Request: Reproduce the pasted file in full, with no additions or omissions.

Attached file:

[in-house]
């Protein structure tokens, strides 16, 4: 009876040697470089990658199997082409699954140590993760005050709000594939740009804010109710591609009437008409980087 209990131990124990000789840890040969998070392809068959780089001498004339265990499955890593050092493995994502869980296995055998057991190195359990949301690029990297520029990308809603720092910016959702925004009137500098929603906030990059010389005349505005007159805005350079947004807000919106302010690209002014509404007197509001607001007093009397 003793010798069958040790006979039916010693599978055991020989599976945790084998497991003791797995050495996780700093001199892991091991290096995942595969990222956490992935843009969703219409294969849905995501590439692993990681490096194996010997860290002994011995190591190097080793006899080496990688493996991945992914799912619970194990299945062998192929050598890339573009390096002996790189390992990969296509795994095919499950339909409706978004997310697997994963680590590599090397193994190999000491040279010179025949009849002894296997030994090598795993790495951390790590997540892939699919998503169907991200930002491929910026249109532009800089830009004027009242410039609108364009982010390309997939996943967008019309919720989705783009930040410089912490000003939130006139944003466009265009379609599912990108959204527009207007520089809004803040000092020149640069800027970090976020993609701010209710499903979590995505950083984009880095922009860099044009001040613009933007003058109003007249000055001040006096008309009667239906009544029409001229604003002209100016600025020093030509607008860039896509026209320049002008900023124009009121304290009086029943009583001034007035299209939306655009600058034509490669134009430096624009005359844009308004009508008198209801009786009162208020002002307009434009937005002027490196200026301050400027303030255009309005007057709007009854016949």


[in-house]
């Protein structure tokens, strides 16, 4: 009876040697470089990658199997082409699954140590993760005050709000594939740009804010109710591609009437008409980087 209990131990124990000789840890040969998070392809068959780089001498004339265990499955890593050092493995994502869980296995055998057991190195359990949301690029990297520029990308809603720092910016959702925004009137500098929603906030990059010389005349505005007159805005350079947004807000919106302010690209002014509404007197509001607001007093009397 003793010798069958040790006979039916010693599978055991020989599976945790084998497991003791797995050495996780700093001199892991091991290096995942595969990222956490992935843009969703219409294969849905995501590439692993990681490096194996010997860290002994011995190591190097080793006899080496990688493996991945992914799912619970194990299945062998192929050598890339573009390096002996790189390992990969296509795994095919499950339909409706978004997310697997994963680590590599090397193994190999000491040279010179025949009849002894296997030994090598795993790495951390790590997540892939699919998503169907991200930002491929910026249109532009800089830009004027009242410039609108364009982010390309997939996943967008019309919720989705783009930040410089912490000003939130006139944003466009265009379609599912990108959204527009207007520089809004803040000092020149640069800027970090976020993609701010209710499903979590995505950083984009880095922009860099044009001040613009933007003058109003007249000055001040006096008309009667239906009544029409001229604003002209100016600025020093030509607008860039896509026209320049002008900023124009009121304290009086029943009583001034007035299209939306655009600058034509490669134009430096624009005359844009308004009508008198209801009786009162208020002002307009434009937005002027490196200026301050400027303030255009309005007057709007009854016949």